Journalists just need to get comfortable extending that team beyond the newsroom.
But that takes time, it takes time to “curate” your sources, because you have to establish levels of trust and connection. Trust takes time.
That’s why the sooner journalists start embracing social media and blogs, and learning some of the new toolsets, the better. The better for all of us too since we will get better and truer reporting, and higher quality content.
Quality content will stand out like a towering emerald skyscraper, high above the black waters of the unrelenting tsunami of mediocre content.
Here’s a reminder of what great reporting looks like: Matt Taibbi in Rolling Stone: The People vs. Goldman Sachs Rolling Stone Politics.
They weren’t murderers or anything; they had merely stolen more money than most people can rationally conceive of, from their own customers, in a few blinks of an eye. But then they went one step further. They came to Washington, took an oath before Congress, and lied about it.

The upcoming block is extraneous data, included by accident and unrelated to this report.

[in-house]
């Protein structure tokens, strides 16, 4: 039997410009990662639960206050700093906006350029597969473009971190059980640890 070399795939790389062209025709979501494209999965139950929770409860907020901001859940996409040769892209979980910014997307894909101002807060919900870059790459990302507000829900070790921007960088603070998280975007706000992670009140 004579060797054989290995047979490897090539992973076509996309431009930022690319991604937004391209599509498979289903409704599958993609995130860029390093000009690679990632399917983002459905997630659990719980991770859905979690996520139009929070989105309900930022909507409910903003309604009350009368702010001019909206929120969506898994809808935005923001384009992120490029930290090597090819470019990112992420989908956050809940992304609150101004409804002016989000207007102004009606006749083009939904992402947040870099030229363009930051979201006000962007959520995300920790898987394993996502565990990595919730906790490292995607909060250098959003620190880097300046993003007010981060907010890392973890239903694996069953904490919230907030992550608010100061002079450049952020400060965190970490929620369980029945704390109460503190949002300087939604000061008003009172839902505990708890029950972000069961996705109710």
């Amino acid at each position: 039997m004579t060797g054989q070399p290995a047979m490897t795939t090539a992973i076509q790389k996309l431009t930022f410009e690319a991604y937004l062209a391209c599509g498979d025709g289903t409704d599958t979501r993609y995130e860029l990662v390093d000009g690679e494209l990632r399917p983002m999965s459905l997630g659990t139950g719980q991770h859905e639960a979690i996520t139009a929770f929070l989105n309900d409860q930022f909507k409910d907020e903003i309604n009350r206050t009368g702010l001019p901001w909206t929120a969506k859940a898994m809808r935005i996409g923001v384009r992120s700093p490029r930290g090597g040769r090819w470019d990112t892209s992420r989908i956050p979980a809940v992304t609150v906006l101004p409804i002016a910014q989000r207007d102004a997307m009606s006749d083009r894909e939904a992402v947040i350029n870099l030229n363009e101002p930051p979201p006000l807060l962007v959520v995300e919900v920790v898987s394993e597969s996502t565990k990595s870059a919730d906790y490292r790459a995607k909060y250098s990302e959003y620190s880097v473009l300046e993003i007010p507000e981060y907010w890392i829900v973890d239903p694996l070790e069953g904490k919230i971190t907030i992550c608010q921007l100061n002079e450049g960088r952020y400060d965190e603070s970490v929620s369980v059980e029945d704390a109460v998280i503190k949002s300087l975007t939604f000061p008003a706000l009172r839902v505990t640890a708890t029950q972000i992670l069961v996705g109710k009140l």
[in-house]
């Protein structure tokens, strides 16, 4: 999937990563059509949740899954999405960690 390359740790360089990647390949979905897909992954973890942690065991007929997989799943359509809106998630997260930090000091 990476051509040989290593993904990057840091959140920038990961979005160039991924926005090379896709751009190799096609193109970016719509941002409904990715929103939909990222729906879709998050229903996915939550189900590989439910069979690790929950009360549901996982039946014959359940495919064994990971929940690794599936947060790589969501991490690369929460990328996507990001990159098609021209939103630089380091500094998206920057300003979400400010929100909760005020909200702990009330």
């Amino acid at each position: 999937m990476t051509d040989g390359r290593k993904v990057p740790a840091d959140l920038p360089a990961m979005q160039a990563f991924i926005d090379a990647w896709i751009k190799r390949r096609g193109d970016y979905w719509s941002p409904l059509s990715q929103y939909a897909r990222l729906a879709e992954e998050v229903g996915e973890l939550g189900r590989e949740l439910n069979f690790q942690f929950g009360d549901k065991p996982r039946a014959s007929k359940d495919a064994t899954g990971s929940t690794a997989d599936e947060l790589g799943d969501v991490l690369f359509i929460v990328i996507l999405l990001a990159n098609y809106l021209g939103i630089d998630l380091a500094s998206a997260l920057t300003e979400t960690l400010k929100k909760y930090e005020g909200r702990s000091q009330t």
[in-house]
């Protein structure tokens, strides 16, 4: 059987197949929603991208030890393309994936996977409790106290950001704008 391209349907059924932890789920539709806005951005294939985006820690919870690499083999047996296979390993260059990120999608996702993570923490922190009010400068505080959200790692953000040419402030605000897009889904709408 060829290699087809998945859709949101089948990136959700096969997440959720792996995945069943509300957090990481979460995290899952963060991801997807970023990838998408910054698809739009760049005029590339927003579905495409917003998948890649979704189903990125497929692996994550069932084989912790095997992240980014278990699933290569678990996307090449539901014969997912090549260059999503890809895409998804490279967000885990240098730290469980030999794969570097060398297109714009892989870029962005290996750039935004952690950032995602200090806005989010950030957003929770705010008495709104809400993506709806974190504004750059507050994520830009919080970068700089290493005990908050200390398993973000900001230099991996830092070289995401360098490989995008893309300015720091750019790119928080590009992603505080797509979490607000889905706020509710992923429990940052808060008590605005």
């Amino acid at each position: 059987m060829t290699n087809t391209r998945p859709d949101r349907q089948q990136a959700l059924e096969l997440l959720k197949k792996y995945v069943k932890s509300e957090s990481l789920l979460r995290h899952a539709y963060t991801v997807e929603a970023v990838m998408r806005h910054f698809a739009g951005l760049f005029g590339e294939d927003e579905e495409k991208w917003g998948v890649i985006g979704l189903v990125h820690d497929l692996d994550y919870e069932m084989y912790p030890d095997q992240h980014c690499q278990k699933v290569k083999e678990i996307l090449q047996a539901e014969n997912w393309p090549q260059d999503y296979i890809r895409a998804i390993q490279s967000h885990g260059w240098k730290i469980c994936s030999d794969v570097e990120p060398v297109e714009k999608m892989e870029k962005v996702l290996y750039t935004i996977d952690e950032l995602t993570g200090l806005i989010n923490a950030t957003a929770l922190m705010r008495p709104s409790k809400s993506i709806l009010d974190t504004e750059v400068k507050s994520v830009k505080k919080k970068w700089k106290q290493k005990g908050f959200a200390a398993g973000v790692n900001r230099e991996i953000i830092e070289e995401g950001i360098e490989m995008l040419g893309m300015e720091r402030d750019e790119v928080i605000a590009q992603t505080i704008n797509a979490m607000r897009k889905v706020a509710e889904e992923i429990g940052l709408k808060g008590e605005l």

We need more journalists like Matt Taibbi, who are able to tackle big, and hugely important issues.
If journalists can extend their editorial team beyond the newsroom, and include the citizen journalists, and the “amplifiers,” etc, they will become far more effective, and we might get a new generation of highly skilled journalist, a new generation of Matt Taibbis…